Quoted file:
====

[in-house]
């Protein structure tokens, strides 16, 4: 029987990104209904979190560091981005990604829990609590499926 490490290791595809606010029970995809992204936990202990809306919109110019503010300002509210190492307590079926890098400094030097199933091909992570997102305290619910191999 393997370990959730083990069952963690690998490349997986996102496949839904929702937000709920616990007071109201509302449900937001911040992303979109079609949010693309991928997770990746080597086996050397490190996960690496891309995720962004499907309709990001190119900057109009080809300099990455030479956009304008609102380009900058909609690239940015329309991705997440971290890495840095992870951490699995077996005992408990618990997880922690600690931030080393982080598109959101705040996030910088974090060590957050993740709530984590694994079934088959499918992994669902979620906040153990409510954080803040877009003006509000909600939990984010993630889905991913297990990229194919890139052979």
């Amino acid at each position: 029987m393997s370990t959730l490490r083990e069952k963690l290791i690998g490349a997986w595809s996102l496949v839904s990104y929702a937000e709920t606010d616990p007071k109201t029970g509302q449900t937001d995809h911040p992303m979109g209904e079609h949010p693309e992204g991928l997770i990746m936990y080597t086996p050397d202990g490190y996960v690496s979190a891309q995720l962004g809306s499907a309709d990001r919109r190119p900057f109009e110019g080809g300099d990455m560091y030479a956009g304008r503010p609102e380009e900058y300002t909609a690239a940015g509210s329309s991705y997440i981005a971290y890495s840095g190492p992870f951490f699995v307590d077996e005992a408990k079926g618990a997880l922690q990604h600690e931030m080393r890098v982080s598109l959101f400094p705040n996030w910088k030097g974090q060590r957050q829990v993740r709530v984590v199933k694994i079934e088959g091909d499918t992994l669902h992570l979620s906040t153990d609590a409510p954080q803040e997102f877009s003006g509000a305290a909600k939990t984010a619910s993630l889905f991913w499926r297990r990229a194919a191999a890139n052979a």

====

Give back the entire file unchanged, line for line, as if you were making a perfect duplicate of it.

[in-house]
């Protein structure tokens, strides 16, 4: 029987990104209904979190560091981005990604829990609590499926 490490290791595809606010029970995809992204936990202990809306919109110019503010300002509210190492307590079926890098400094030097199933091909992570997102305290619910191999 393997370990959730083990069952963690690998490349997986996102496949839904929702937000709920616990007071109201509302449900937001911040992303979109079609949010693309991928997770990746080597086996050397490190996960690496891309995720962004499907309709990001190119900057109009080809300099990455030479956009304008609102380009900058909609690239940015329309991705997440971290890495840095992870951490699995077996005992408990618990997880922690600690931030080393982080598109959101705040996030910088974090060590957050993740709530984590694994079934088959499918992994669902979620906040153990409510954080803040877009003006509000909600939990984010993630889905991913297990990229194919890139052979």
């Amino acid at each position: 029987m393997s370990t959730l490490r083990e069952k963690l290791i690998g490349a997986w595809s996102l496949v839904s990104y929702a937000e709920t606010d616990p007071k109201t029970g509302q449900t937001d995809h911040p992303m979109g209904e079609h949010p693309e992204g991928l997770i990746m936990y080597t086996p050397d202990g490190y996960v690496s979190a891309q995720l962004g809306s499907a309709d990001r919109r190119p900057f109009e110019g080809g300099d990455m560091y030479a956009g304008r503010p609102e380009e900058y300002t909609a690239a940015g509210s329309s991705y997440i981005a971290y890495s840095g190492p992870f951490f699995v307590d077996e005992a408990k079926g618990a997880l922690q990604h600690e931030m080393r890098v982080s598109l959101f400094p705040n996030w910088k030097g974090q060590r957050q829990v993740r709530v984590v199933k694994i079934e088959g091909d499918t992994l669902h992570l979620s906040t153990d609590a409510p954080q803040e997102f877009s003006g509000a305290a909600k939990t984010a619910s993630l889905f991913w499926r297990r990229a194919a191999a890139n052979a």